It gives more essential insight about the Japanese culture than many of the "What to Expect in Japan" type brochures offered by travel agencies. Instead of itemizing details on how a tourist should act in each situation, it allows the reader a glimpse into the way the deeply engrained rules of Japanese culture governs their interactions with other people. It shows how the personal emotions and feelings that are so openly displayed in the western cultures are just as real and personal in Japan, but are only shared with those few outsiders who cultivate a deep and personal trust with the Japanese.
It moves! the experience of Japan beyond that of beautiful temples and lush scenery, to that of understanding and loving the Japanese people and their country. It is recommended reading for the casual tourist, but it is much more than that for those who want to really experience Japan.
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1 of 1 people found the following review helpful By A Customer on 11 Mar. 1999
Format: Mass Market Paperback
I am currently living in a small seaside city off the coast of the Japan Sea and have been living in Japan for approximately the same amount of time that Davidson lived here. I read Davidson's book when I first arrived here, when I was just as enamored with Japan as she was. Everything here was new, exciting and exotic. But now, a number of months later, I can't relate to this optimistic, sugar-coated view of Japan. This book is perfect for the tourist of Japan. But for anyone wishing to stay longer than three months here, this book presents a wholly unrealistic view of life abroad. Life in Japan is just that: life. Some days I want to stay here forever; other days I would leave in an instant, if I could. I would like to relate to the Davidson in the book who, despite her inability to learn the language and her rather short stay here, was able to create bonding relationships and form a complete, expert-like opinion of Japan. Yet I found this view of Japan (and all of the 36 other views) totally unrealistic and helplessly romantic.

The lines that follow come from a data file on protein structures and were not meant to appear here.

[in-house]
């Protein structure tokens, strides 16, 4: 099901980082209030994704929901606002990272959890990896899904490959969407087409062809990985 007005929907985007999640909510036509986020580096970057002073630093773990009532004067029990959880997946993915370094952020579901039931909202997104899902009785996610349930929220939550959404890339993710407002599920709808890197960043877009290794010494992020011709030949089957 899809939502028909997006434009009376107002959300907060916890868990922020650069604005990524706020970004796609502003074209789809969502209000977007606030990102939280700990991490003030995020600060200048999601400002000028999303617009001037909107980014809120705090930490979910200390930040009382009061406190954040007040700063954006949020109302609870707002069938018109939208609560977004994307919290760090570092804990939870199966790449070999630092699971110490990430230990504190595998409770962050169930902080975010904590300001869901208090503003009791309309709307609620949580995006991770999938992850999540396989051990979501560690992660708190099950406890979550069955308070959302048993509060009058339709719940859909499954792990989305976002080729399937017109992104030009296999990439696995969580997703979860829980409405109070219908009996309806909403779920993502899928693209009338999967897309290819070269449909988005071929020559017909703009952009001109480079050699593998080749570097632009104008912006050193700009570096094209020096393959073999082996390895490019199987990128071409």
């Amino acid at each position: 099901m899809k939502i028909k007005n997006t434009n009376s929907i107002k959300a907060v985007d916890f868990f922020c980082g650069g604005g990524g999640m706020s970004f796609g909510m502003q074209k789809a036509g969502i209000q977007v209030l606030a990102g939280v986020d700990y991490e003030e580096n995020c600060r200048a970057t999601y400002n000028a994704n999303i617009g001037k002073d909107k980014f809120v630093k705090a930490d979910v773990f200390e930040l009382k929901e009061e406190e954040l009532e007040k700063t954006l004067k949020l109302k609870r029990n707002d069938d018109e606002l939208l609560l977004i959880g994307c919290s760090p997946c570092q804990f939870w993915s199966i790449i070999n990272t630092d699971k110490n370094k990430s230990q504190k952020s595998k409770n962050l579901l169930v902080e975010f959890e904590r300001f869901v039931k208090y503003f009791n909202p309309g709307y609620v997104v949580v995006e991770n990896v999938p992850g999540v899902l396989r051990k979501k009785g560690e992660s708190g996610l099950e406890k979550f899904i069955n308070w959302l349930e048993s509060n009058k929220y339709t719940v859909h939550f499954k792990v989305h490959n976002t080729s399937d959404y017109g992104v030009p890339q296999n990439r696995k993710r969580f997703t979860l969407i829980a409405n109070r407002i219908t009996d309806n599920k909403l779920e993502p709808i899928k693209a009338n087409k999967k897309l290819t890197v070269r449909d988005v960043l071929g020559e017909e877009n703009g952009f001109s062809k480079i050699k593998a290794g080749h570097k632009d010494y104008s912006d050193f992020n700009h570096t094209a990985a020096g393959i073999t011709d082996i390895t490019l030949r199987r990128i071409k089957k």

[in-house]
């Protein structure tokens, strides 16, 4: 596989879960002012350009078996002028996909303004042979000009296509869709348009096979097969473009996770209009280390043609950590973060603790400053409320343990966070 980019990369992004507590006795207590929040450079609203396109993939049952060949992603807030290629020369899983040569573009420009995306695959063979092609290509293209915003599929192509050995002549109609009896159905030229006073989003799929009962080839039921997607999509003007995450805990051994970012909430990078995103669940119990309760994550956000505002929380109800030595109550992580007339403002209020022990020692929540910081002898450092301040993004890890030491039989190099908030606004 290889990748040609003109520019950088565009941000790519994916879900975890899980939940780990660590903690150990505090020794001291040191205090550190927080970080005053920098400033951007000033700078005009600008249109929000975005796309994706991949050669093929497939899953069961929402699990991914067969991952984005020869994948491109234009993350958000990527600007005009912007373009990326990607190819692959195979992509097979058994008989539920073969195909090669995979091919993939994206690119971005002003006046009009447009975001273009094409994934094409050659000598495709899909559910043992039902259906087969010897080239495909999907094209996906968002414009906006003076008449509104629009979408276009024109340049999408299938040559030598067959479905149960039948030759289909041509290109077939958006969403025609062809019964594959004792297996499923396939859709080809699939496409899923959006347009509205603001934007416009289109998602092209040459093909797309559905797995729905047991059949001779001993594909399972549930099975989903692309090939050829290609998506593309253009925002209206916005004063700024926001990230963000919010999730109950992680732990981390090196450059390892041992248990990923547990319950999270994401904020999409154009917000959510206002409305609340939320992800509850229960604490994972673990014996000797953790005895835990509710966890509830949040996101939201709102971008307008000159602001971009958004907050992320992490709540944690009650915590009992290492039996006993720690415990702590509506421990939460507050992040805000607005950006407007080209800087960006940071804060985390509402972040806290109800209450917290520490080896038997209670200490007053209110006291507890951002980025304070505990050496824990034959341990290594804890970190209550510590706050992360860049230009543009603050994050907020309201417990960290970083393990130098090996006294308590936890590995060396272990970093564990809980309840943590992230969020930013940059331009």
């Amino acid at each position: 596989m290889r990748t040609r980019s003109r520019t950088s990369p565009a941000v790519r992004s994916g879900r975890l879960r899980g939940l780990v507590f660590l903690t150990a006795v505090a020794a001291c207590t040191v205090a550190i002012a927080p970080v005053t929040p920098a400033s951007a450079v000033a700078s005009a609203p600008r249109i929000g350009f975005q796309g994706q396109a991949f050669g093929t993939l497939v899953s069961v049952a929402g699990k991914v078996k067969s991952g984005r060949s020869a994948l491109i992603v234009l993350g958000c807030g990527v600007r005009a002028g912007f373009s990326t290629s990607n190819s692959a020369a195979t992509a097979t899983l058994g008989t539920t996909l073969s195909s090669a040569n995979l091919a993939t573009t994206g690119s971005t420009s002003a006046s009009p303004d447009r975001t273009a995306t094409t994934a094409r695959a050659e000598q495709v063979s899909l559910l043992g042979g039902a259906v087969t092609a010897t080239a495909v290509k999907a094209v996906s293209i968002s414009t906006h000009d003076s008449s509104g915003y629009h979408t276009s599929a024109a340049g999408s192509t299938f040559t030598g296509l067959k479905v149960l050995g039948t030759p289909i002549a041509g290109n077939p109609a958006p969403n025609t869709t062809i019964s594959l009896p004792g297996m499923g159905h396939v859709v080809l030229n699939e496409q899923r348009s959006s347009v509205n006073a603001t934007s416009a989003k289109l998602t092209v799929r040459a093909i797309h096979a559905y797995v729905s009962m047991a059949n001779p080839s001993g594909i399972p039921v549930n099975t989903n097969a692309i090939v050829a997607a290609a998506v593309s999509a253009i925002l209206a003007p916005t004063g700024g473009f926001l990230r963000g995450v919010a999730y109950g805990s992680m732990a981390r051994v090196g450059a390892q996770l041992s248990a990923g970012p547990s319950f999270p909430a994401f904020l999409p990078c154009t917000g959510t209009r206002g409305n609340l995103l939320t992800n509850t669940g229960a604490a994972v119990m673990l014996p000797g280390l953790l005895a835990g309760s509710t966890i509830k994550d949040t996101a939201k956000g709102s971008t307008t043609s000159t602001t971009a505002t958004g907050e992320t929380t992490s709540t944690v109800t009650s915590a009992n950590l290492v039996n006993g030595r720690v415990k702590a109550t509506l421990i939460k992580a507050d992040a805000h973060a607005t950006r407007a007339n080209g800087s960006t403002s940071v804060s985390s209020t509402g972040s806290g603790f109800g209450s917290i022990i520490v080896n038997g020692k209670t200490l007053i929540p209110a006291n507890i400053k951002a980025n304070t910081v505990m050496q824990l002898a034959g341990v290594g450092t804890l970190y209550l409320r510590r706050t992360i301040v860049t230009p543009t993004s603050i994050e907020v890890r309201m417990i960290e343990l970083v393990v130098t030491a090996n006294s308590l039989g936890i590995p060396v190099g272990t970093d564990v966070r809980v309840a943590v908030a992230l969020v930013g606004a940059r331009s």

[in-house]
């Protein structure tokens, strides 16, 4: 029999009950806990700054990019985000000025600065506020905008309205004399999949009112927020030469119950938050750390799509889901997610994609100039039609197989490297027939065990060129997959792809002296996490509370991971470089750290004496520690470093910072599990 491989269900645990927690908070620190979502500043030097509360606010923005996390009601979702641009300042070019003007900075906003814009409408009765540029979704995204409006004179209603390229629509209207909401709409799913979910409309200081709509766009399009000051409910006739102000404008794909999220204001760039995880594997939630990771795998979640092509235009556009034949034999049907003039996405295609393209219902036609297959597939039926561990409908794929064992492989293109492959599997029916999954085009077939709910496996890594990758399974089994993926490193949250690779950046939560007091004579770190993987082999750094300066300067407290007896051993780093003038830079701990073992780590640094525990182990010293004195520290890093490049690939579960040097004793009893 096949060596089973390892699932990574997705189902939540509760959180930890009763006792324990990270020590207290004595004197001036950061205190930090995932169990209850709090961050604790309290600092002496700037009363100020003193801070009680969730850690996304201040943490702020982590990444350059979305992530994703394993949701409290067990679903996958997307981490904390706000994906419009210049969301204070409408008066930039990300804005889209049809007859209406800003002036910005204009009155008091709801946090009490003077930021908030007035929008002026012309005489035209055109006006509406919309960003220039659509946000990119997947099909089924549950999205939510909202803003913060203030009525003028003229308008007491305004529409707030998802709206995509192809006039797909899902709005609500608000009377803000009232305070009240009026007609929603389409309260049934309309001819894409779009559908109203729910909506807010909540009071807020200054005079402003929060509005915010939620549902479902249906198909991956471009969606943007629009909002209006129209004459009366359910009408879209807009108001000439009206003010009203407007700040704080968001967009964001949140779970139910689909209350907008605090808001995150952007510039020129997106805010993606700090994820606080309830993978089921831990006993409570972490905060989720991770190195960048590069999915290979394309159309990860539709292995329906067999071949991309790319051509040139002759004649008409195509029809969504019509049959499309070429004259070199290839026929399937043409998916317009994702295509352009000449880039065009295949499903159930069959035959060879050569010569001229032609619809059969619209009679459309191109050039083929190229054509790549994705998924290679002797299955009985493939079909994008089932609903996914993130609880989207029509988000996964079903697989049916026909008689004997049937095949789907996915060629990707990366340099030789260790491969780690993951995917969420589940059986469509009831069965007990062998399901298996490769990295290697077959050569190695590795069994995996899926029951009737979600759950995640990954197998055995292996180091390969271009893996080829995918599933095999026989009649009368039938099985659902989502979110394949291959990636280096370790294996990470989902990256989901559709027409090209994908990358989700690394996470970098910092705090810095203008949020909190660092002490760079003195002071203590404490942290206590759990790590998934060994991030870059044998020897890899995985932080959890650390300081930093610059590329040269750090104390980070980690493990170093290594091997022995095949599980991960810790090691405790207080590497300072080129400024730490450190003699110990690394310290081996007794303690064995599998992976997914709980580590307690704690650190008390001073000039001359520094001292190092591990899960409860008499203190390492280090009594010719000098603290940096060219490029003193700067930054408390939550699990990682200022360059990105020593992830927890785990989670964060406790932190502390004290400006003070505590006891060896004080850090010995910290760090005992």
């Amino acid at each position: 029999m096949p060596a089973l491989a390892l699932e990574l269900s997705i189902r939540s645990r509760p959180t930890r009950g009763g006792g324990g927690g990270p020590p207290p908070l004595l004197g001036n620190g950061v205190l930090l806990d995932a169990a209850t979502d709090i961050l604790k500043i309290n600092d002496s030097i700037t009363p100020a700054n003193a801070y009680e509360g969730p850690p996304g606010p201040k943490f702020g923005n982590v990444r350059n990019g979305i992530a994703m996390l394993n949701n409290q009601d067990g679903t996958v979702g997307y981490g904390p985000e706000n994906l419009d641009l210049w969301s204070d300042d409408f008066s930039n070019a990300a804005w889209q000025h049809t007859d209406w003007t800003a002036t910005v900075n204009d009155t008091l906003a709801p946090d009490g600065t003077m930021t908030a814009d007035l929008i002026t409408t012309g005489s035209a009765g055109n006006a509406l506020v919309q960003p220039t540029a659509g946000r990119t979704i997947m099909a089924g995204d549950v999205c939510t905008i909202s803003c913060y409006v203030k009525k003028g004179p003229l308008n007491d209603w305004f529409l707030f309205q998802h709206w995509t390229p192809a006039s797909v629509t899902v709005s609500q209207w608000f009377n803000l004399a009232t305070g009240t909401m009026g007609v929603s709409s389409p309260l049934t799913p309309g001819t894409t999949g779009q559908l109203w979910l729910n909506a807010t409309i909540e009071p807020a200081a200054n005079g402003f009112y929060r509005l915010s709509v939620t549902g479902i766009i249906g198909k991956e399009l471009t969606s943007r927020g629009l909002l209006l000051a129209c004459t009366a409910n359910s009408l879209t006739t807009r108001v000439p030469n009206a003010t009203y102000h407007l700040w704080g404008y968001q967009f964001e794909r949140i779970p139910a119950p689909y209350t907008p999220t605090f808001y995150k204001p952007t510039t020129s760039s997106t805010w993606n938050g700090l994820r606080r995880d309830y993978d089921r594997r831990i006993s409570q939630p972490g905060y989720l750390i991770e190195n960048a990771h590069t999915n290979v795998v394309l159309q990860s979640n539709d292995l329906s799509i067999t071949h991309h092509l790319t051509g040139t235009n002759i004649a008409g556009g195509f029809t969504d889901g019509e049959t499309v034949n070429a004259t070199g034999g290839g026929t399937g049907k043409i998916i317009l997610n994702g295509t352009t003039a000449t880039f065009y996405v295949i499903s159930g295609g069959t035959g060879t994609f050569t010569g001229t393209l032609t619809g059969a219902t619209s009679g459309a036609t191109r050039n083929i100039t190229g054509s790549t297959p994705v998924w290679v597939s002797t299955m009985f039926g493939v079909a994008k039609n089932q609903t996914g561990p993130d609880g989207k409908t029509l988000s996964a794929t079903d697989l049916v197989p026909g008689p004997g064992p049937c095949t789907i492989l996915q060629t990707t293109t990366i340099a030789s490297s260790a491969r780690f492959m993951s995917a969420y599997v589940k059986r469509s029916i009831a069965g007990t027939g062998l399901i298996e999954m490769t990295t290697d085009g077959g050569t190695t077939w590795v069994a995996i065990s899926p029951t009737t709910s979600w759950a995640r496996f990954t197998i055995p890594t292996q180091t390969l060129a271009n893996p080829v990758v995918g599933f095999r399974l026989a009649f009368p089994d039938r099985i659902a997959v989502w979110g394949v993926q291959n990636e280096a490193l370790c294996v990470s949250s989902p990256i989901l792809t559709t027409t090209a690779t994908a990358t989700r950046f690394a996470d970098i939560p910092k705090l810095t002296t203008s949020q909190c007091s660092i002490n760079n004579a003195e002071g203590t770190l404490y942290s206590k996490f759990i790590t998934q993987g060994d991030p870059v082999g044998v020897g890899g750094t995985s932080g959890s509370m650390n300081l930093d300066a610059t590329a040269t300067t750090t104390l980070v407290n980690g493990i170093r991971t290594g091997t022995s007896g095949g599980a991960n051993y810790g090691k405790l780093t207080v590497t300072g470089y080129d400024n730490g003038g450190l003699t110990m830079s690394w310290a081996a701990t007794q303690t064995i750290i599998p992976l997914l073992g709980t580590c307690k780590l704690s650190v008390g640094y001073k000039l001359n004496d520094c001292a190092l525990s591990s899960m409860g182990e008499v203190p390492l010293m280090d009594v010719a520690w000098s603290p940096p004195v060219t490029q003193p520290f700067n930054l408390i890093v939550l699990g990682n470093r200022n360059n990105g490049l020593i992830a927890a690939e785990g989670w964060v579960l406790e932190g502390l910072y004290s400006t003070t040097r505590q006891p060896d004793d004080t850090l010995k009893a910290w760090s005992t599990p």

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1 of 1 people found the following review helpful By A Customer on 30 Aug. 1999
Format: Mass Market Paperback
I have shared many of the sensations she describes in this book: the way the most mundane conversations can seem like a great accomplishment, because they have been conducted in Japanese, for example. The impulse to speak Japanese whenever you try to speak any foreign language. The feeling that you are "becoming Japanese." Ms. Davidson does not sugar-coat life in Japan whatsoever, and in fact a major theme of the book is explaining why she doesn't live there. I would give it 5 stars except that for a short book, it is a little hard to get through. Some of the observations on life, death, marriage, and photography seem a little sophomoric or naive. But highly recommended nonetheless; it would be a great book to pack on an extended vacation in Japan.
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1 of 1 people found the following review helpful By A Customer on 15 Jun. 1998
Format: Mass Market Paperback
I was given this book as a birthday present by a friend of mine who knows of my passion for Japan. It is the best description I have come across of my feelings of connection and ambivalence with that culture.
I really love this book. It has helped me to explore my relationship to Japan. Ms. Davidson discusses the contradictions she encountered there, and her efforts to come to terms with them. She also relates how her efforts to embrace Japanese culture and the things she connects with have caused her to create for herself an environment more Japanese than Japan, itself.
I relate to this book so much and salute you, Ms. Davidson, as a kindred spirit. Thank you for writing so candidly, and from the heart, about your experiences. Please write more!
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1 of 1 people found the following review helpful By A Customer on 9 May 1997
Format: Mass Market Paperback
Finally, a refreshingly balanced account of modern Japan free of tiresome cliches and prejudices. This is a truly enjoyable and entertaining book, not readily categorized, filled with perceptive and sympathetic insights into cross-cultural differences in general and Japanese/Western viewpoints in particular. Part travelogue and part autobiography, I recommend this book without qualification to anyone remotely interested in understanding modern Japan. You may be surprised to find yourself reflecting as much on your own cultural biases as on those of the Japanese.